by Geoff Bailie
It’s been 15 years since Alan Parson’s last solo album, and so for fans around the world this new album, The Secret, is keenly anticipated. For most people reading this, I don’t need to outline both the extensive engineering work for bands like The Beatles and Pink Floyd, or the run of very successful Alan Parsons Project albums of the 1970/80s, In recent years, Alan has focused a lot of his attention on keeping his music alive in concert, with superb live shows, and so the new material is a welcome return to the studio.
The theme that ties the album together is the art of magic, a fascination of Parson’s since childhood, but this is not a narrative heavy concept album – instead it is more of musical journey. Parsons’ role in the album is equivalent of movie director, collaborating in writing material production and arranging, along with occasional vocal or musical parts. The unifying factor is the lush sounds and the selection of the perfect musician/ vocalist for the job, something he has shown an excellent track record for. I mean it entirely positively and as a compliment when I say that the timelessness of this approach on this album means any of the tracks could be neatly slotted into the classic APP albums.
A version of “The Sorcerer’s Apprentice” kicks the album off with Steve Hackett taking a lead role on guitar along with a dream rhythm section of Nathan East and Vinnie Colaiuta – but, as is the case throughout the album, the guest appearances are entirely complimentary rather than distracting and less familiar names contribute equally stunning performances. Nevertheless this is an epic start to the album.
Standout tracks include “Sometimes”, a piano ballad, sung Lou Gramm, with a magnificent string arrangement; “Requiem” which has Steely Dan sounding moments, plus brilliant vocals and saxophone from Todd Cooper; “I Can’t Get There From Here”, another beautiful ballad with a very strong melody and on point vocal from Jared Mahone. “Miracle” which features Jason Mraz is the lead track for promotion and it’s a really strong contribution, representative of the overall tenor of the album.
As a fan of the format, I should also mention that the surround sound version of this album further enhances the enjoyment of the music if you have a compatible set-up, with an immersive 5.1 audio mix and accompanying visuals adding layers of the depth to the songs.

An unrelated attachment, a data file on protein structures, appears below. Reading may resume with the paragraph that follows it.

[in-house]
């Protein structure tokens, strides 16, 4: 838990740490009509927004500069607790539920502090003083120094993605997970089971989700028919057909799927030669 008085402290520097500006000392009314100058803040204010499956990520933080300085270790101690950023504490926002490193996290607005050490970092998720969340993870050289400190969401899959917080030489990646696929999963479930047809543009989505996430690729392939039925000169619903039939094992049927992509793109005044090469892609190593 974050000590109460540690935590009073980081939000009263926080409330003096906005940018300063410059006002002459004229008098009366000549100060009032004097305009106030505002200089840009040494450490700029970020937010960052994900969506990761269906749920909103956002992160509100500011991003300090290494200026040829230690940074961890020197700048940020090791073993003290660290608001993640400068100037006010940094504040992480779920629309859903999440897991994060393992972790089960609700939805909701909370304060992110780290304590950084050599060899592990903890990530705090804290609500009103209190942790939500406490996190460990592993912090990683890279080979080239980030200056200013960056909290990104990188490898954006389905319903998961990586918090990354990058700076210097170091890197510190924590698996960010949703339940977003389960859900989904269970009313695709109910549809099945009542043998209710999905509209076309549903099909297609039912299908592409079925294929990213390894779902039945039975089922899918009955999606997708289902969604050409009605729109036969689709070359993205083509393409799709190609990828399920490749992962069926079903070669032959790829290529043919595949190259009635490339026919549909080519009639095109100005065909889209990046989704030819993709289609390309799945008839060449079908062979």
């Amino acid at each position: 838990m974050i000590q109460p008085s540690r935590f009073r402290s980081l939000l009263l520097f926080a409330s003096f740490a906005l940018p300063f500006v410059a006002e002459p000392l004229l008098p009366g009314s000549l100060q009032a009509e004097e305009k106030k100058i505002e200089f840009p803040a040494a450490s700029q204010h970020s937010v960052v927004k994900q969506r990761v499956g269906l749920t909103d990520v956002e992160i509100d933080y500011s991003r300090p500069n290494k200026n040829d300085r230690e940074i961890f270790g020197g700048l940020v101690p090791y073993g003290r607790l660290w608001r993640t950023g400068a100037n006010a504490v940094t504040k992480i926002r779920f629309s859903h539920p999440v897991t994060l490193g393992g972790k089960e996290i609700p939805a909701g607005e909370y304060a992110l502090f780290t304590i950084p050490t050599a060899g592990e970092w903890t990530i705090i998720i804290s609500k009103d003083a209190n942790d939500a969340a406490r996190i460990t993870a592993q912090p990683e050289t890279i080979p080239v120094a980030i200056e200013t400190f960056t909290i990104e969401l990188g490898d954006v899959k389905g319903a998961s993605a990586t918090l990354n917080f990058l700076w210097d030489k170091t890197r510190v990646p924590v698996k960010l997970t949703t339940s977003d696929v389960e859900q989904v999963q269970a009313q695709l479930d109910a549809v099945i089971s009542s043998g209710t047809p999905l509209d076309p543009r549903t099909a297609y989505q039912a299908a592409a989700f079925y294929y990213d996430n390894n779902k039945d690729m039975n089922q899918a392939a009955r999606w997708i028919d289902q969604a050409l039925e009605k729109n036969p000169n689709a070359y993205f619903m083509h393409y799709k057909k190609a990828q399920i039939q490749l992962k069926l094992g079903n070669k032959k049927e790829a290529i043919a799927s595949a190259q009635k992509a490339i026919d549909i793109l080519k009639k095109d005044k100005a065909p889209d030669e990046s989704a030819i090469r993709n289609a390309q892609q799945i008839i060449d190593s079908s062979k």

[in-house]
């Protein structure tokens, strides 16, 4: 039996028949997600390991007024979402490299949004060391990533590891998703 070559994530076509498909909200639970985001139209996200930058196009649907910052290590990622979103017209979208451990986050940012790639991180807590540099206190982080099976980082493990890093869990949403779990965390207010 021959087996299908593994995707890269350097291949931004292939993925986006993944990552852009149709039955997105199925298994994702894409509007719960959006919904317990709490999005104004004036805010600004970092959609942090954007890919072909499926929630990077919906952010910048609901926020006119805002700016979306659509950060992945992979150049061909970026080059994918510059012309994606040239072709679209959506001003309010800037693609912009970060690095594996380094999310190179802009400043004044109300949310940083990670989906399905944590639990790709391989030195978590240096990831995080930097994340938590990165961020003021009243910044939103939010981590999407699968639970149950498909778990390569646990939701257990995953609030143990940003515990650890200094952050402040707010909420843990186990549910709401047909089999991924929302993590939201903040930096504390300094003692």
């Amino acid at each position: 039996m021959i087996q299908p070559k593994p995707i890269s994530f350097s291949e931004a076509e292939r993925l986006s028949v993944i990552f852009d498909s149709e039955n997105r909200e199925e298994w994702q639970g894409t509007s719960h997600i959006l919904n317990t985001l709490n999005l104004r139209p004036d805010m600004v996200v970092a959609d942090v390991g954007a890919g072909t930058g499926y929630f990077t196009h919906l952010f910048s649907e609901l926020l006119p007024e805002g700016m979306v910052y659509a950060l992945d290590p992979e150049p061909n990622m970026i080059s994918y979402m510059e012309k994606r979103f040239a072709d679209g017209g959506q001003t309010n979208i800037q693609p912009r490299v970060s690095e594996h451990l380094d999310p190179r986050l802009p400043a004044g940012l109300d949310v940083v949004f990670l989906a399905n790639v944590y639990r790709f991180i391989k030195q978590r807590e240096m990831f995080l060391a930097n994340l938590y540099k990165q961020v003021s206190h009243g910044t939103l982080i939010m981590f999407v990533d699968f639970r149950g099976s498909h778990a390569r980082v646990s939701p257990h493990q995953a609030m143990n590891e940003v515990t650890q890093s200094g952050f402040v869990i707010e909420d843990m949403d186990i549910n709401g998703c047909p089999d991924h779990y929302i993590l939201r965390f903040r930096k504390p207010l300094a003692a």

If your go-to prog style is towards the metal end of the genre, to be honest, this probably isn’t for you. This is an album for those who enjoy excellent songwriting and musical contributions, with cinematic moments, a large emphasis on prominent vocals and strong melodies, towards the “softer” end of the rock spectrum.
The album is already getting great feedback from Alan’s fan base and I am sure will draw new listeners into his music and history, with a current day album very much deserving of the accolades of his past.
Released on April 26th, 2019 on Frontiers Music
Key Tracks: As Lights Fall, One Note Symphony, Sometimes
1. THE SORCERER’S APPRENTICE (instrumental)*
2. MIRACLE (lead vocal: Jason Mraz)
3. AS LIGHTS FALL (lead vocal: Alan Parsons)
4. ONE NOTE SYMPHONY (lead vocal: Todd Cooper)
5. SOMETIMES (lead vocal: Lou Gramm)
6. SOIRÉE FANTASTIQUE (lead vocal: Todd Cooper, Alan Parsons)
7. FLY TO ME (lead vocal: Mark Mikel)
8. REQUIEM (lead vocal: Todd Cooper)
9. BEYOND THE YEARS OF GLORY (lead vocal: PJ Olsson)§
10. THE LIMELIGHT FADES AWAY (lead vocal: Jordan Huffman)
11. I CAN’T GET THERE FROM HERE (lead vocal: Jared Mahone)§ featured in Motion Picture “5-25-77”
Guitars: Steve Hackett (on *), Jeff Kollmann, Dan Tracey, Tony Rosacci, Ian Bairnson (solo on §), Alan Parsons
Synth, Keyboards: Andy Ellis, Tom Brooks, Dan Tracey, Alan Parsons
Piano: Pat Caddick, Angelo Pizzaro
Bass: Nathan East (on *), Guy Erez, Jeff Peterson
Drums: Vinnie Colaiuta (on *), Danny Thompson, Carl Sorensen
Sax: Todd Cooper
Cello: Michael Fitzpatrick
ORCHESTRAL ARRANGEMENTS Tom Brooks / STRINGS CONDUCTED BY Alan Parsons except on * Tom Brooks
ORCHESTRA The CMG Music Recording Orchestra of Hollywood
PERCUSSION Alan Parsons
UKULELE Jake Shimabukuro
TROMBONES Oscar Utterström
TRUMPETS Vinnie Ciesielski